The Defense’s Themes by Christopher Orman
Last Friday, Roger Sullivan, a plaintiff’s attorney from Kalispell who represented numerous Libby residents in civil cases against Grace, answered a question I posed to him concerning the Grace trial, “There is more than enough blame to go around, be it the state of Montana, the federal government, and Grace itself.”
The defense, this afternoon, in establishing its themes, appeared to reiterate Sullivan’s statement, if not his tone and timbre. Defense attorneys David Krakoff (representing Henry Eschenbach), William A. Coates (representing William McCaig), Stephen R. Spivack (representing Robert Walsh), and Carolyn Kubota (representing Jack Wolter) used different techniques but appeared to establish the same themes. There were six major themes, which will be important as witnesses begin testifying starting tomorrow morning and through the course of the trial. These themes all strongly rebuke the government’s theme of “a secret which no one knew.”
1. The Department of Environmental Quality(DEQ), the EPA, and the State of Montana all had a chance to prevent this from happening.
In their motions in limine, the defense contended other government regulatory bodies failed miserably. The problem in Libby was not Grace, but the EPA, DEQ and State of Montana either accepting the conditions or approving the mine as a safe working environment.
Krakoff cited studies conducted by independent contractors under the purview of the EPA in 1980, 1981, 1982, and concluding with a letter to congress in 1983. Spivack mentioned how Walsh wrote a letter under TSCA sec. 8(e) to the EPA, the result of Grace’s Health Surveillance Program and a feeling that permissible exposure levels (PELs) for asbestos exposure were too high.
Furthermore, as Kubota stated, in 1992, the EPA received notice of a concern with the Libby mine and asbestos by both the Forest Service and a Libby Resident. The EPA had the DEQ investigate. The DEQ investigated and found “nothing.” In 1995, according to Kubota, the EPA closed the tests and studies of the Libby mine after another complaint was received.
Such an argument appears to establish the defense that Grace and its officers did everything in their power. The “mistake” was made by those with the power to regulate, not Grace.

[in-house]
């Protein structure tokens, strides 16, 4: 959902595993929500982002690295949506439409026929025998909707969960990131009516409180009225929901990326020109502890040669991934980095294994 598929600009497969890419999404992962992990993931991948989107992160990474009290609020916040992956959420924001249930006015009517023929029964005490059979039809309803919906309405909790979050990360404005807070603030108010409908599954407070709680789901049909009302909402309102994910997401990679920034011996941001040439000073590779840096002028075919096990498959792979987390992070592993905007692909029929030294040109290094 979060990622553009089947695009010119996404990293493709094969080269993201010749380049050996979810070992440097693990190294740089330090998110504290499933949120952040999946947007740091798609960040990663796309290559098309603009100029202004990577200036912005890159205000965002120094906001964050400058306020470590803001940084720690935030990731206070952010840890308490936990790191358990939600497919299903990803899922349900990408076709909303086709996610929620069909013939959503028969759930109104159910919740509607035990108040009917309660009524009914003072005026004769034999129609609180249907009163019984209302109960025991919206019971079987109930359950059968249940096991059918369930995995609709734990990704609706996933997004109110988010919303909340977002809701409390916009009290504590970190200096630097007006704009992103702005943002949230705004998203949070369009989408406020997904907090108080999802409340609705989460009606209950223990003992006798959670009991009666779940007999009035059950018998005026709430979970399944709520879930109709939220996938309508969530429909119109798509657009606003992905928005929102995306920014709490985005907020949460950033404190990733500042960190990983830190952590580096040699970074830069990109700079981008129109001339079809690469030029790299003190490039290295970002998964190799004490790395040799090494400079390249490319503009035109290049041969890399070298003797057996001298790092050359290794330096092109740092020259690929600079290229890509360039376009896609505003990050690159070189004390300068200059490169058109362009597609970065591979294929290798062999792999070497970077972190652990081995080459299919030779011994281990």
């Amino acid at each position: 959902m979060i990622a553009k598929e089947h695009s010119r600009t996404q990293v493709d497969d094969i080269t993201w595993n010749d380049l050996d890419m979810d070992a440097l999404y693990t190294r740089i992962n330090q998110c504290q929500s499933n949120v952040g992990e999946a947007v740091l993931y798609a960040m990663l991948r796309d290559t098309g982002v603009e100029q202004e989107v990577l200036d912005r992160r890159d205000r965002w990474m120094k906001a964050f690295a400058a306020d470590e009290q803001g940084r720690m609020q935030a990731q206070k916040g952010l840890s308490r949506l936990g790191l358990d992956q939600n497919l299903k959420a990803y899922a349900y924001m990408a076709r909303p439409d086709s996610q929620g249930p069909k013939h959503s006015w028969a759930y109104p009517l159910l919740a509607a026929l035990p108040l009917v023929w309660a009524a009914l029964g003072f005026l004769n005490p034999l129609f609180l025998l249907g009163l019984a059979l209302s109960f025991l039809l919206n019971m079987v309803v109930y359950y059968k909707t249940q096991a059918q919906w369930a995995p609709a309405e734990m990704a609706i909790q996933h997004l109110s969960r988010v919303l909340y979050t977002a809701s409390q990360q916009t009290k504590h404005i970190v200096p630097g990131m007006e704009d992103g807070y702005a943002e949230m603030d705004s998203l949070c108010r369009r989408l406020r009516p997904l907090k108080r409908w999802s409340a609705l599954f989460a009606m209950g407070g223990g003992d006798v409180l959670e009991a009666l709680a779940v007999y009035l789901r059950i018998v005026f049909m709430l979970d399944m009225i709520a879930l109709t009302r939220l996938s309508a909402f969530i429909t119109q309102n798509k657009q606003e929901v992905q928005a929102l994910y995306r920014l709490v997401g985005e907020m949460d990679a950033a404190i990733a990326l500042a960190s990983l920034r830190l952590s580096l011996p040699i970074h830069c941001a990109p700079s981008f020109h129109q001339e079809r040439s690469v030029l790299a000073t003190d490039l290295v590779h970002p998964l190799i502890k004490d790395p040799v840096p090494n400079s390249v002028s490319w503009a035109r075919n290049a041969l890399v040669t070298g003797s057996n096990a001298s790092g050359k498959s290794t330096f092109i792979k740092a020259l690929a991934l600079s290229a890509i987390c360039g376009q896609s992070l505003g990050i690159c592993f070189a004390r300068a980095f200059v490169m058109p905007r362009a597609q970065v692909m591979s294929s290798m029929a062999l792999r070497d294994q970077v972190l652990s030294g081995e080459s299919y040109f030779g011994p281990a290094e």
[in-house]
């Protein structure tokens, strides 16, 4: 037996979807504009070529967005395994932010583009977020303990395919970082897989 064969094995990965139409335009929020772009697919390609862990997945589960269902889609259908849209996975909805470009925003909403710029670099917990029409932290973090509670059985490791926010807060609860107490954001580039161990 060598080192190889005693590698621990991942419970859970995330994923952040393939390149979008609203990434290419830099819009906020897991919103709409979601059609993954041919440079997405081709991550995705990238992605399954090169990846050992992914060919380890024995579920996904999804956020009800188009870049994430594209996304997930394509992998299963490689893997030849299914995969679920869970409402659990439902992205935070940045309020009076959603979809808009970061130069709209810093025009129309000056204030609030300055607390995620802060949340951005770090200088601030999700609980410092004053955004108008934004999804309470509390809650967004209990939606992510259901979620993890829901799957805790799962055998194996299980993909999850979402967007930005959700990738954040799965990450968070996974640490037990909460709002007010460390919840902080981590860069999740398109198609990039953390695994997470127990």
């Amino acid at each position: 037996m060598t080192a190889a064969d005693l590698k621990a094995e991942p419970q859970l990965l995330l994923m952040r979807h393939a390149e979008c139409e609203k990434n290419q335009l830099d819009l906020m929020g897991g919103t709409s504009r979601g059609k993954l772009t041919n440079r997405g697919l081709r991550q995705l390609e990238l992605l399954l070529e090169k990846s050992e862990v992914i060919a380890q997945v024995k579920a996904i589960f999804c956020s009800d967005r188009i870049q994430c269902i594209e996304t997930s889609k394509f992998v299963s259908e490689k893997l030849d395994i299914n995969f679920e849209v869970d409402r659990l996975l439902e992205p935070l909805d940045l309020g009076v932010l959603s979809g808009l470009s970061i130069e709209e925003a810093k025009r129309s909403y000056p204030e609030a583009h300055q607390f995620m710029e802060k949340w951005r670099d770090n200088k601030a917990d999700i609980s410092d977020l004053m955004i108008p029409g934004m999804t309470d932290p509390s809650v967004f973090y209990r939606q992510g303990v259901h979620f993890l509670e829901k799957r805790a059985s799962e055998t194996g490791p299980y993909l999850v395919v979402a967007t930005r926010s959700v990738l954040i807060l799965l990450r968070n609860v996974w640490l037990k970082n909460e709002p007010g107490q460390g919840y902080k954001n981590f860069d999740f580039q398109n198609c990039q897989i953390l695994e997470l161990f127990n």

2. Corroborative, corroborative, corroborative.
Several motions in limine presented by the defense argued the fact the scientific tests were merely corroborating what the government already knew. Before the case began, this appeared to likely be Grace’s biggest defense. After opening statement, nothing has changed.
Under 43 Fed. Reg. 11,112 (1978), provides Grace had no duty to disclose if Grace can establish the evidence was merely corroborative. Furthermore, Grace has the burden to prove Grace had proof that the EPA knew about that scientific data. Krakoff, Kubota, Coates, and Spivack all appeared to be referencing this rule in their openings.
Kubota, Spivack, Coates, and Krakoff, continued to state that the studies completed, meaning the Monson study, the Hamster study, and the Enbionics study, all uncovered data already well known to the government.
“NIOSH and the EPA knew asbestos was deadly. They knew that tremolite was deadly. This was nothing new, and nothing which the needed only further corroboration,” averred Krakoff.
3. The defendants “did the right thing.”
Krakoff, in discussing Eschenbach’s role as a health and safety official, constantly reiterated that his client “did what he could to affect change.” Issues such as obstructing the NIOSH study, was characterized by Krakoff as a “disagreement, but not a conspiracy.” Krakoff continually argued that Eschenbach knew the situation’s complexities and actually NIOSH did not have proper understanding of the scientific complexities existing in the Libby Mine.
Furthermore, Eschenbach, completing studies in the 1972, found that miners who smoked and worked in the mine had a higher incidence of sickness. Eschenbach, “in making things right” placed prohibitions on smoking by miners. “These miners were strong men, tough men. They didn’t like being told they couldn’t smoke to prevent developing an illness.”